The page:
Travel Insurance for the USA: What to Know Before you Buy
The USA is the home of the American dream, and thousands of tourists from the UK head there each year to enjoy its huge cities, incredible national parks and magical theme parks. America supersizes everything - including medical bills. Going on a trip to the USA without medical cover could not only cost you a lot of money, but also your health.
Using travel insurance in the USA
The medical care in North America is of a very high standard. However, this high level of quality comes at a price - health care isn’t free in the land of the free.
The USA medical system isn’t the same as our NHS. It relies almost completely on private health insurance and, because the government doesn’t put any price limits on what hospitals can charge, the prices can be astronomical. Prices vary state by state, city by city and can even vary between the different hospitals within the same city. So, it’s important to know that the price you pay in one hospital could be wildly different from the price you pay in another (and your provider will probably stipulate which hospitals it covers).
Even some minor complaints could leave you out of pocket by a few hundred pounds. If you don’t have medical insurance you may be expected to pay this upfront or before being discharged. If you can’t pay then you risk not being treated at all. Many hospitals will ask for a large deposit in order to begin treatment.
In the case of emergencies, you will be admitted to the nearest hospital. If this hospital is private then you will probably be moved to a “public hospital” when you are stable enough to be transferred. However, these hospitals also aren’t free. You will be billed for your treatment, and if you can’t pay,you will be taken to court and perhaps even prosecuted.
It is not mandatory to have travel insurance to enter the USA unless you are over 60 years old. If you are over 60 but can’t show appropriate travel insurance documentation, you may be denied entry.
Things you should look for when buying travel insurance for the USA
Valid in the USA: Due to the high prices of medical care in the USA, it is often excluded in standard worldwide travel insurance policies. If you are buying an annual multi-trip policy, make sure you choose worldwide cover including the USA.
Cancellation coverage: Holidays to the USA can be expensive so make sure that the policy will cover cancelled hotel reservations and plane tickets, should something happen before or during the trip.
Full medical coverage and evacuation coverage: The plan should cover all potential medical expenses, including ambulance transport. Make sure that the level of medical coverage is high enough and that you have repatriation cover included. As we mentioned, you can expect higher costs in the USA than the UK so make sure you have an adequate level of cover.
Lost, stolen or damaged gear or luggage: The USA is generally safe, although the level of safety does vary depending on where you are. Tourists should always be cautious and follow general safety guidelines, and make sure your belongings are covered against theft and loss.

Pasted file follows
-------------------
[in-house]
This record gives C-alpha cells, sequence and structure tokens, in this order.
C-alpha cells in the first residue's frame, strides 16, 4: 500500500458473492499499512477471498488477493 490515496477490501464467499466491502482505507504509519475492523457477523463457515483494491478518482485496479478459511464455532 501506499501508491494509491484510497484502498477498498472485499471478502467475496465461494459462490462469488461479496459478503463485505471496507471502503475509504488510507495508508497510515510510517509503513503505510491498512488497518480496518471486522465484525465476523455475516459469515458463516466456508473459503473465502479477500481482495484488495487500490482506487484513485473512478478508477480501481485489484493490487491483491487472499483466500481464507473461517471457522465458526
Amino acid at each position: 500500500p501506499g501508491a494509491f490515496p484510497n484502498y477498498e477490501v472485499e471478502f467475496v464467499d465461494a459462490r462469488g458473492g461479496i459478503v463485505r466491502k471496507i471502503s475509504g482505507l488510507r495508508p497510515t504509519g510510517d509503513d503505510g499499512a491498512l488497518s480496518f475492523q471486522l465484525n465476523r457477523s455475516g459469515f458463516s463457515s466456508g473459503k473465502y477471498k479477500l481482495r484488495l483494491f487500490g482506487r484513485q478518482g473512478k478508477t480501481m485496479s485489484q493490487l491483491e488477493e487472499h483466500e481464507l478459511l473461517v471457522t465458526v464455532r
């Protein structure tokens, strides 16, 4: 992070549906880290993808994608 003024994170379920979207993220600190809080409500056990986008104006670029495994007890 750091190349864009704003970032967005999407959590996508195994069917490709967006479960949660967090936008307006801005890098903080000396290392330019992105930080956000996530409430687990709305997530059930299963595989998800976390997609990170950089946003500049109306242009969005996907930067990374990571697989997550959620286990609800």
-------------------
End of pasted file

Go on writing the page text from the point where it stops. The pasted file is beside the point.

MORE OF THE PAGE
Dangerous activity coverage or exclusion: The range of activities on offer in the USA is extensive, making it a great holiday destination. Consider all the activities you are planning for your holiday. Activities such as trekking and surfing, which many people would consider relatively normal, may not be included in your policy. Shop around until you find a policy that will cover all your activities. If they are included in the standard policy, you can usually add them as an optional extra.
Car Accidents: The biggest type of accidents for tourists in the USA is car accidents, so make sure driving is included in your travel policy, or that you are covered separately.
You should always read the terms and conditions of your policy very carefully and declare all pre-existing medical conditions before travel. No matter how insignificant it may seem it could invalidate any future claims. Better to be safe than sorry!
Insurance case study: always declare pre-existing medical conditions!
A British woman fell ill in the USA while visiting her daughter.
The woman, who is in her sixties, was rushed into hospital with a heart condition and spent two weeks in intensive care where she racked up a bill of £300,000. This comprised of £200,000 worth of medical fees and nearly £100,000 to get her home from the USA.
She later found out that her travel insurance had been denied in the United States because she hadn’t declared a congenital heart condition.
Her husband was forced to return to the UK so he could continue working and start paying off his wife’s medical bills.
Travel insurance for the USA covering terrorism
Due to high profile events in the USA, such as September 11th, and mass shootings, travellers may be worried about their safety when going to thereon holiday. About 3.8 million UK nationals visit the USA each year and mostly without incident. However, you might still want cover for such an event.